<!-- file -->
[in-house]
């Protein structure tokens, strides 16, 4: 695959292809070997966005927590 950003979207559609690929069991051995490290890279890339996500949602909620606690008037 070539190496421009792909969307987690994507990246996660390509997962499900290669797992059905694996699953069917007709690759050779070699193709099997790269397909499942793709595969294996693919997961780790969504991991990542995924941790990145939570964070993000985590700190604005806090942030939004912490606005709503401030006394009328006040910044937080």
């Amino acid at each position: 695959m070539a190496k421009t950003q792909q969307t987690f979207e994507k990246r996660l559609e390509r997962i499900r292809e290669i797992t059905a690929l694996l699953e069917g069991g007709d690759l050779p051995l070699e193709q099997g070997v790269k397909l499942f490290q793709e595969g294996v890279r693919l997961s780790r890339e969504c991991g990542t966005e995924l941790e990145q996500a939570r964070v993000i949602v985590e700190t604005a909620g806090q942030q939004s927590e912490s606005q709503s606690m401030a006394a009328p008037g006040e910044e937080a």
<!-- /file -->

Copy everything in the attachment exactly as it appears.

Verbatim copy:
[in-house]
């Protein structure tokens, strides 16, 4: 695959292809070997966005927590 950003979207559609690929069991051995490290890279890339996500949602909620606690008037 070539190496421009792909969307987690994507990246996660390509997962499900290669797992059905694996699953069917007709690759050779070699193709099997790269397909499942793709595969294996693919997961780790969504991991990542995924941790990145939570964070993000985590700190604005806090942030939004912490606005709503401030006394009328006040910044937080």
């Amino acid at each position: 695959m070539a190496k421009t950003q792909q969307t987690f979207e994507k990246r996660l559609e390509r997962i499900r292809e290669i797992t059905a690929l694996l699953e069917g069991g007709d690759l050779p051995l070699e193709q099997g070997v790269k397909l499942f490290q793709e595969g294996v890279r693919l997961s780790r890339e969504c991991g990542t966005e995924l941790e990145q996500a939570r964070v993000i949602v985590e700190t604005a909620g806090q942030q939004s927590e912490s606005q709503s606690m401030a006394a009328p008037g006040e910044e937080a």